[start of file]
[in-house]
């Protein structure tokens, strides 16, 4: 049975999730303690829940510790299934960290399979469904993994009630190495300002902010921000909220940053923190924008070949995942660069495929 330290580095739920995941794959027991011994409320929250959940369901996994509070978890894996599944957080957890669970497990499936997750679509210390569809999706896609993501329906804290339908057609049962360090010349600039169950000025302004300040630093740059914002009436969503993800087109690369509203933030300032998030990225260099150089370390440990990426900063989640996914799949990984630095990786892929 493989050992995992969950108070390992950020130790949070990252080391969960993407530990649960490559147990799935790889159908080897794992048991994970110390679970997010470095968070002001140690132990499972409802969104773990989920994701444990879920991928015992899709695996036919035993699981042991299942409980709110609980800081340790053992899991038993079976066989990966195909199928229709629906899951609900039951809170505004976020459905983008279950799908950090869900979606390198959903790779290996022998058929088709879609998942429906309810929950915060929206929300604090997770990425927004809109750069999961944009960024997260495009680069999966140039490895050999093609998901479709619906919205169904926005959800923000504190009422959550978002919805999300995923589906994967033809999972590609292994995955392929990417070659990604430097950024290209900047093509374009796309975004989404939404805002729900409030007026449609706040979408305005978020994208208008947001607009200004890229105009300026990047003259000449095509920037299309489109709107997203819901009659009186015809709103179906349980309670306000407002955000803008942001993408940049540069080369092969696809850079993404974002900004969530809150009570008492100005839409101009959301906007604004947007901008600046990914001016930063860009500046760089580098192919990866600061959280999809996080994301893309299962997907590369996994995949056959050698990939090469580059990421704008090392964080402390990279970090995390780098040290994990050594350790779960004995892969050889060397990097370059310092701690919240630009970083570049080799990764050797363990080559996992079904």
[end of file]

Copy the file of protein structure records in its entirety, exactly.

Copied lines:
[in-house]
């Protein structure tokens, strides 16, 4: 049975999730303690829940510790299934960290399979469904993994009630190495300002902010921000909220940053923190924008070949995942660069495929 330290580095739920995941794959027991011994409320929250959940369901996994509070978890894996599944957080957890669970497990499936997750679509210390569809999706896609993501329906804290339908057609049962360090010349600039169950000025302004300040630093740059914002009436969503993800087109690369509203933030300032998030990225260099150089370390440990990426900063989640996914799949990984630095990786892929 493989050992995992969950108070390992950020130790949070990252080391969960993407530990649960490559147990799935790889159908080897794992048991994970110390679970997010470095968070002001140690132990499972409802969104773990989920994701444990879920991928015992899709695996036919035993699981042991299942409980709110609980800081340790053992899991038993079976066989990966195909199928229709629906899951609900039951809170505004976020459905983008279950799908950090869900979606390198959903790779290996022998058929088709879609998942429906309810929950915060929206929300604090997770990425927004809109750069999961944009960024997260495009680069999966140039490895050999093609998901479709619906919205169904926005959800923000504190009422959550978002919805999300995923589906994967033809999972590609292994995955392929990417070659990604430097950024290209900047093509374009796309975004989404939404805002729900409030007026449609706040979408305005978020994208208008947001607009200004890229105009300026990047003259000449095509920037299309489109709107997203819901009659009186015809709103179906349980309670306000407002955000803008942001993408940049540069080369092969696809850079993404974002900004969530809150009570008492100005839409101009959301906007604004947007901008600046990914001016930063860009500046760089580098192919990866600061959280999809996080994301893309299962997907590369996994995949056959050698990939090469580059990421704008090392964080402390990279970090995390780098040290994990050594350790779960004995892969050889060397990097370059310092701690919240630009970083570049080799990764050797363990080559996992079904």